Morgan Spurlock probably carefully calculated what his dietary plan at McDonald’s would do to him when he began his documentary “Super Size Me.” Fast food became the new evil that was to blame for America’s obesity.
That’s much easier than, perhaps, putting the blame where it belongs: on the eating, thinking human being who could plan meals and actually stop eating when necessary.
Now an AP report has found a woman who has actually lost weight eating at McDonald’s.
Inspired by the documentary “Super Size Me,” Merab Morgan decided to give a fast-food-only diet a try. The construction worker and mother of two ate only at McDonald’s for 90 days — and dropped 37 pounds in the process.
It was a vastly different outcome than what happened in the documentary to filmmaker Morgan Spurlock, who put on 30 pounds and saw his health deteriorate after 5,000 calories a day of nothing but McDonald’s food.
Morgan, from Raleigh, thought the documentary had unfairly targeted the world’s largest restaurant company, implying that the obese were victims of a careless corporate giant. People are responsible for what they eat, she said, not restaurants. The problem with a McDonald’s-only diet isn’t what’s on the menu, but the choices made from it, she said.
Apparently, Spurlock isn’t quite as interested in documenting the truth as marketing himself into a better socio-economic class.
Spurlock, who turned his surprise-hit movie into a TV show on the FX network, isn’t talking about Morgan or the many other McDieters who have criticized his film and found success losing weight by eating healthy foods off the McDonald’s menu, said his publicist, David Magdael.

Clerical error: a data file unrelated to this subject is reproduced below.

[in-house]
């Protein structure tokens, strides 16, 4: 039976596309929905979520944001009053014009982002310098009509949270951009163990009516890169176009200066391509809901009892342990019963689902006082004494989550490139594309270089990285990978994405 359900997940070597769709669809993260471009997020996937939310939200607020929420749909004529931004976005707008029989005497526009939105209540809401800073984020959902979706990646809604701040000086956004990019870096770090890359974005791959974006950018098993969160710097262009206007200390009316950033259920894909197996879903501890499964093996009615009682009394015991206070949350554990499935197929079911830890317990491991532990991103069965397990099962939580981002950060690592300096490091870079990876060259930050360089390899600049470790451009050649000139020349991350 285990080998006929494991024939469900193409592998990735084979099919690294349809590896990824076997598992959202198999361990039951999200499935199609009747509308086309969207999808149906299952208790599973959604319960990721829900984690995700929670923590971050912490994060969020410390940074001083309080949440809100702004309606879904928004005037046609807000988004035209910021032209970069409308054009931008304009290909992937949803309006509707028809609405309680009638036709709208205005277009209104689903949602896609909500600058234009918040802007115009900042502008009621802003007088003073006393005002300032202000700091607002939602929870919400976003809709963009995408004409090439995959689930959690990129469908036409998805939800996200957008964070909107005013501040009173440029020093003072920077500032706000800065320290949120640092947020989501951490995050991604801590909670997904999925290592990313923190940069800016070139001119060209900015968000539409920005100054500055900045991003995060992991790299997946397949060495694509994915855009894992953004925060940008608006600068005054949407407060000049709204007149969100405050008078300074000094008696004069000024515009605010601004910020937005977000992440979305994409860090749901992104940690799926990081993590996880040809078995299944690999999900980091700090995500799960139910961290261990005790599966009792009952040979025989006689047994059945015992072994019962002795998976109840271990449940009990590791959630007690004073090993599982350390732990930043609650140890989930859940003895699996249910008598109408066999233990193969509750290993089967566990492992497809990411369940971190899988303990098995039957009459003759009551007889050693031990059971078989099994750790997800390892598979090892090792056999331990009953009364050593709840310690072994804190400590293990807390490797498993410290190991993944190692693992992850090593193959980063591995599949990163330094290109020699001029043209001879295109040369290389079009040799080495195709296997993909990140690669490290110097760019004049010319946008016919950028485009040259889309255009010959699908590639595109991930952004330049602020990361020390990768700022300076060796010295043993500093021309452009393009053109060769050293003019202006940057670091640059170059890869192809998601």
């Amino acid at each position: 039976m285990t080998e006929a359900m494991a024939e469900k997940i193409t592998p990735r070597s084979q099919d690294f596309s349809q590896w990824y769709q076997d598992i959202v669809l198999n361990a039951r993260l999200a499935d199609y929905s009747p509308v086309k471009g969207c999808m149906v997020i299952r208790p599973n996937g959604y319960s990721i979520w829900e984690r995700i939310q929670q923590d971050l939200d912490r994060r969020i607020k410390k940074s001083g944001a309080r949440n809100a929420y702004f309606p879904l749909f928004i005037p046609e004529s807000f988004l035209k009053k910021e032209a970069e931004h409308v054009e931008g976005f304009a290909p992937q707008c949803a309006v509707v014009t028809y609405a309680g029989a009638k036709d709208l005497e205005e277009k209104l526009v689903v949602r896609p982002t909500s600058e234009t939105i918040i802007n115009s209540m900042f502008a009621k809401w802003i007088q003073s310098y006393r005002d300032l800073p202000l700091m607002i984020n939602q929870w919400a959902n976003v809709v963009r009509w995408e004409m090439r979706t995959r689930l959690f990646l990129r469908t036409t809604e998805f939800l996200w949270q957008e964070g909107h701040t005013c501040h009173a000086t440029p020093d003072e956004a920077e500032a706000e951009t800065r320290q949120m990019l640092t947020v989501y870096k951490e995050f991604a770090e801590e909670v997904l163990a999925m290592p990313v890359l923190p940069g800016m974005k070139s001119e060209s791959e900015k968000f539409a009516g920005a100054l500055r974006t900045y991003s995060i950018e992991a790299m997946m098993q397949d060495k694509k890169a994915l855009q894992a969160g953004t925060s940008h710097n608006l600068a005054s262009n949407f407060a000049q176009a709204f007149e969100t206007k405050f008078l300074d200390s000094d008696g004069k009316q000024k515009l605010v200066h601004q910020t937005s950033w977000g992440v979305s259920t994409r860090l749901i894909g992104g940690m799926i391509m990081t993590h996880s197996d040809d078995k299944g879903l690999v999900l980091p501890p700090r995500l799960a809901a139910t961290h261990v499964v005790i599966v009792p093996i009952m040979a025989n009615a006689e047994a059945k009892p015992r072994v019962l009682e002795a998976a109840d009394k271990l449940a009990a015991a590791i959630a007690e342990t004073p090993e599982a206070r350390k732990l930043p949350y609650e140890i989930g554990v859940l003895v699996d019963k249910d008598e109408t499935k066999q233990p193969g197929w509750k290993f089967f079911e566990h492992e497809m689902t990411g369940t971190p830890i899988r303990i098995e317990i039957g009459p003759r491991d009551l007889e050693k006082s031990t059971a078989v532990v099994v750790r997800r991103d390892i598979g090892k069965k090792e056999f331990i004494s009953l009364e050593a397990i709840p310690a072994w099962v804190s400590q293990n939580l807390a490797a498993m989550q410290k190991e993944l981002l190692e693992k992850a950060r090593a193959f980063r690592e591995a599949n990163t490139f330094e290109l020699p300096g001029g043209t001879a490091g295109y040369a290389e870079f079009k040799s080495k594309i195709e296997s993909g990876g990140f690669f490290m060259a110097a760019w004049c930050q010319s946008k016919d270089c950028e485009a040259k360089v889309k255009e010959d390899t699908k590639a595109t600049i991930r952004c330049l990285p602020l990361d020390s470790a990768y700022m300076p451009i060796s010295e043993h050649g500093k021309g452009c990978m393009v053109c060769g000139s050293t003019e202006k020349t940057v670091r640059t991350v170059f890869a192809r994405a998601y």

Morgan isn’t the only one who lost weight either.
One person went so far as to make her own independent film about dieting at McDonald’s. “Me and Mickey D” follows Soso Whaley, of Kensington, N.H., as she spends three 30-day periods on the diet. She dropped from 175 to 139 pounds, eating 2,000 calories-a-day at McDonald’s.
“I had to think about what I was eating,” Whaley said. “I couldn’t just walk in there and say ‘I’ll take a cinnamon bun and a Diet Coke.’ … I know a lot of people are really turned off by the whole thought of monitoring what they are eating, but that’s part of the problem.”
The whole thing about dieting is that one really has to think and plan.
Morgan used nutritional information downloaded from McDonald’s Web site to create meal plans of no more than 1,400 calories a day. She only ate french fries twice, usually choosing burgers and salads. Those choices are a stark contrast with those made by Spurlock, who ate every menu item at least once.
At the end of the 90 days, she had dropped from 227 to 190 pounds.
“It feels great,” she said. “Because, the truth of the matter is that beauty is power, and if you’re fat, or you’re overweight, then people don’t really take you seriously.”
I’m surprised that McDonald’s isn’t funding some of these people but perhaps, in the end, the hard truth won’t market as well. Do Americans really want to admit that obesity is in many cases the behavioral problems of the overweight–isn’t as fun or as easy to swallow as blaming the big, bad fast food companies.